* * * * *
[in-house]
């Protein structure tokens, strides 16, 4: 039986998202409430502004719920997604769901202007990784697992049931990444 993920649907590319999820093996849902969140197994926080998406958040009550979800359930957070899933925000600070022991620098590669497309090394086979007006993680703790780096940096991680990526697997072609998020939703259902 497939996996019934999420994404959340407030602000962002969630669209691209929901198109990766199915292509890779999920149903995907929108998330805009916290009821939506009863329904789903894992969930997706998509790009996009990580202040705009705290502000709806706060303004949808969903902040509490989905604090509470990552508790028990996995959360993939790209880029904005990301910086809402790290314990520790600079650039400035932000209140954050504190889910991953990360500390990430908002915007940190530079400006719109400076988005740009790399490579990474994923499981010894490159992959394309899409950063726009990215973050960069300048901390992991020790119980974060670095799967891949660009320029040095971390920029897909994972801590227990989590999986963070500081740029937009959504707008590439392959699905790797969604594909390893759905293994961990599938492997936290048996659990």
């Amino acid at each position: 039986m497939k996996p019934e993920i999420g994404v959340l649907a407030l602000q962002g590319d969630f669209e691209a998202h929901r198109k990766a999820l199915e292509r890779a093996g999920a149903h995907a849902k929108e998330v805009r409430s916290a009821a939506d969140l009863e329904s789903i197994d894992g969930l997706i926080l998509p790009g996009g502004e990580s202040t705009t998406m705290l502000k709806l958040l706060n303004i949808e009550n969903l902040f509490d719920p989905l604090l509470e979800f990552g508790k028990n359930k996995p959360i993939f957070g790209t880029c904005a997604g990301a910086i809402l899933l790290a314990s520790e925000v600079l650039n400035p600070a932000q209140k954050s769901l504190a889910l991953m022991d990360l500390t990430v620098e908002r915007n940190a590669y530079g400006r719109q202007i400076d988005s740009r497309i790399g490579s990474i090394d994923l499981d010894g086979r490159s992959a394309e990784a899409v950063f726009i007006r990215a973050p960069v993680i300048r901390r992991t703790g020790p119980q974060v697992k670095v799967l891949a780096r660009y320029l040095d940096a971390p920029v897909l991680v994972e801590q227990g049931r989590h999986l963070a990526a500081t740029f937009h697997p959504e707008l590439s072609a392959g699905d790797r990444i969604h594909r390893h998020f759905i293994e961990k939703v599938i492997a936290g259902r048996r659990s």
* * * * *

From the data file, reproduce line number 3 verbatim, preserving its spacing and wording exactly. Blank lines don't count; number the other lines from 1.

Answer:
């Amino acid at each position: 039986m497939k996996p019934e993920i999420g994404v959340l649907a407030l602000q962002g590319d969630f669209e691209a998202h929901r198109k990766a999820l199915e292509r890779a093996g999920a149903h995907a849902k929108e998330v805009r409430s916290a009821a939506d969140l009863e329904s789903i197994d894992g969930l997706i926080l998509p790009g996009g502004e990580s202040t705009t998406m705290l502000k709806l958040l706060n303004i949808e009550n969903l902040f509490d719920p989905l604090l509470e979800f990552g508790k028990n359930k996995p959360i993939f957070g790209t880029c904005a997604g990301a910086i809402l899933l790290a314990s520790e925000v600079l650039n400035p600070a932000q209140k954050s769901l504190a889910l991953m022991d990360l500390t990430v620098e908002r915007n940190a590669y530079g400006r719109q202007i400076d988005s740009r497309i790399g490579s990474i090394d994923l499981d010894g086979r490159s992959a394309e990784a899409v950063f726009i007006r990215a973050p960069v993680i300048r901390r992991t703790g020790p119980q974060v697992k670095v799967l891949a780096r660009y320029l040095d940096a971390p920029v897909l991680v994972e801590q227990g049931r989590h999986l963070a990526a500081t740029f937009h697997p959504e707008l590439s072609a392959g699905d790797r990444i969604h594909r390893h998020f759905i293994e961990k939703v599938i492997a936290g259902r048996r659990s």